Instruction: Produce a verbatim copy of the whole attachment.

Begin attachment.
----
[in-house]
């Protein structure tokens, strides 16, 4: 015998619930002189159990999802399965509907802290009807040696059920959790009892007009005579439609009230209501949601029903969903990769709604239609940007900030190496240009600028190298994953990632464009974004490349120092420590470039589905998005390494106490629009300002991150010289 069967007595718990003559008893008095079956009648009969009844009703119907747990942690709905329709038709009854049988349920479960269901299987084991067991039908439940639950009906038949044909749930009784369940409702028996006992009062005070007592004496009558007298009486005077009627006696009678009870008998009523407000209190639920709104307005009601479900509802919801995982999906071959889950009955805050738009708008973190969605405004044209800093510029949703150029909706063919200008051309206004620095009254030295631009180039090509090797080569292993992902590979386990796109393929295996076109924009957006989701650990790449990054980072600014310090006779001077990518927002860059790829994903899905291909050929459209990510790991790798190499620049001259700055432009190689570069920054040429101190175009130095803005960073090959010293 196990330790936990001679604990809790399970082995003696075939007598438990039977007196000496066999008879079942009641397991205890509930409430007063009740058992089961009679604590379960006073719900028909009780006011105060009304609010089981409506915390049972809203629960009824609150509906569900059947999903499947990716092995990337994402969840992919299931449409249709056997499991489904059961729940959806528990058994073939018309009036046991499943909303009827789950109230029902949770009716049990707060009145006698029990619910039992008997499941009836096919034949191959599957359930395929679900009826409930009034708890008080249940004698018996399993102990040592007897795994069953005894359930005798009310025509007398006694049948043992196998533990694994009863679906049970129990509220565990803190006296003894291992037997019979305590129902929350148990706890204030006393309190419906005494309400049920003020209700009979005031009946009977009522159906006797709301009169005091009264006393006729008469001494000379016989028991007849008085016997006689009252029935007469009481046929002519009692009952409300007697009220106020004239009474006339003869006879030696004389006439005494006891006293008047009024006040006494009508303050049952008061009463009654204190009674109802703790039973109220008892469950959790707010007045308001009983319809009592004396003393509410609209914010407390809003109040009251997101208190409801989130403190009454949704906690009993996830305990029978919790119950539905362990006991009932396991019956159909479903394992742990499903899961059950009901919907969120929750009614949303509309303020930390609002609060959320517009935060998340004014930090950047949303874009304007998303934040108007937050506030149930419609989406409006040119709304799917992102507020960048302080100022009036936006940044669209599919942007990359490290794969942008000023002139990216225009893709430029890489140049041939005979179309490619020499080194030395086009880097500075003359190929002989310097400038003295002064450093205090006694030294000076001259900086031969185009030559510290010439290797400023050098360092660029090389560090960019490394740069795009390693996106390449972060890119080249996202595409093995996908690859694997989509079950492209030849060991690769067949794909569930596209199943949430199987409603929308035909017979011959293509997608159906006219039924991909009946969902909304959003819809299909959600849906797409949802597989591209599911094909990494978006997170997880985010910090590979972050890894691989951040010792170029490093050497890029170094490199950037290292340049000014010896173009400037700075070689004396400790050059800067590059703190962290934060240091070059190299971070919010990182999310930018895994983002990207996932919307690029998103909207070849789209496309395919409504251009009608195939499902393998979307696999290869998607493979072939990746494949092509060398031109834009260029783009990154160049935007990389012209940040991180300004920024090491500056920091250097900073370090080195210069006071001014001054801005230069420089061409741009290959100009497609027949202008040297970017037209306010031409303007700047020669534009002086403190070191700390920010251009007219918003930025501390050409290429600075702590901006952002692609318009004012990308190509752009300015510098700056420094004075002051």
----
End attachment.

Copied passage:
[in-house]
């Protein structure tokens, strides 16, 4: 015998619930002189159990999802399965509907802290009807040696059920959790009892007009005579439609009230209501949601029903969903990769709604239609940007900030190496240009600028190298994953990632464009974004490349120092420590470039589905998005390494106490629009300002991150010289 069967007595718990003559008893008095079956009648009969009844009703119907747990942690709905329709038709009854049988349920479960269901299987084991067991039908439940639950009906038949044909749930009784369940409702028996006992009062005070007592004496009558007298009486005077009627006696009678009870008998009523407000209190639920709104307005009601479900509802919801995982999906071959889950009955805050738009708008973190969605405004044209800093510029949703150029909706063919200008051309206004620095009254030295631009180039090509090797080569292993992902590979386990796109393929295996076109924009957006989701650990790449990054980072600014310090006779001077990518927002860059790829994903899905291909050929459209990510790991790798190499620049001259700055432009190689570069920054040429101190175009130095803005960073090959010293 196990330790936990001679604990809790399970082995003696075939007598438990039977007196000496066999008879079942009641397991205890509930409430007063009740058992089961009679604590379960006073719900028909009780006011105060009304609010089981409506915390049972809203629960009824609150509906569900059947999903499947990716092995990337994402969840992919299931449409249709056997499991489904059961729940959806528990058994073939018309009036046991499943909303009827789950109230029902949770009716049990707060009145006698029990619910039992008997499941009836096919034949191959599957359930395929679900009826409930009034708890008080249940004698018996399993102990040592007897795994069953005894359930005798009310025509007398006694049948043992196998533990694994009863679906049970129990509220565990803190006296003894291992037997019979305590129902929350148990706890204030006393309190419906005494309400049920003020209700009979005031009946009977009522159906006797709301009169005091009264006393006729008469001494000379016989028991007849008085016997006689009252029935007469009481046929002519009692009952409300007697009220106020004239009474006339003869006879030696004389006439005494006891006293008047009024006040006494009508303050049952008061009463009654204190009674109802703790039973109220008892469950959790707010007045308001009983319809009592004396003393509410609209914010407390809003109040009251997101208190409801989130403190009454949704906690009993996830305990029978919790119950539905362990006991009932396991019956159909479903394992742990499903899961059950009901919907969120929750009614949303509309303020930390609002609060959320517009935060998340004014930090950047949303874009304007998303934040108007937050506030149930419609989406409006040119709304799917992102507020960048302080100022009036936006940044669209599919942007990359490290794969942008000023002139990216225009893709430029890489140049041939005979179309490619020499080194030395086009880097500075003359190929002989310097400038003295002064450093205090006694030294000076001259900086031969185009030559510290010439290797400023050098360092660029090389560090960019490394740069795009390693996106390449972060890119080249996202595409093995996908690859694997989509079950492209030849060991690769067949794909569930596209199943949430199987409603929308035909017979011959293509997608159906006219039924991909009946969902909304959003819809299909959600849906797409949802597989591209599911094909990494978006997170997880985010910090590979972050890894691989951040010792170029490093050497890029170094490199950037290292340049000014010896173009400037700075070689004396400790050059800067590059703190962290934060240091070059190299971070919010990182999310930018895994983002990207996932919307690029998103909207070849789209496309395919409504251009009608195939499902393998979307696999290869998607493979072939990746494949092509060398031109834009260029783009990154160049935007990389012209940040991180300004920024090491500056920091250097900073370090080195210069006071001014001054801005230069420089061409741009290959100009497609027949202008040297970017037209306010031409303007700047020669534009002086403190070191700390920010251009007219918003930025501390050409290429600075702590901006952002692609318009004012990308190509752009300015510098700056420094004075002051």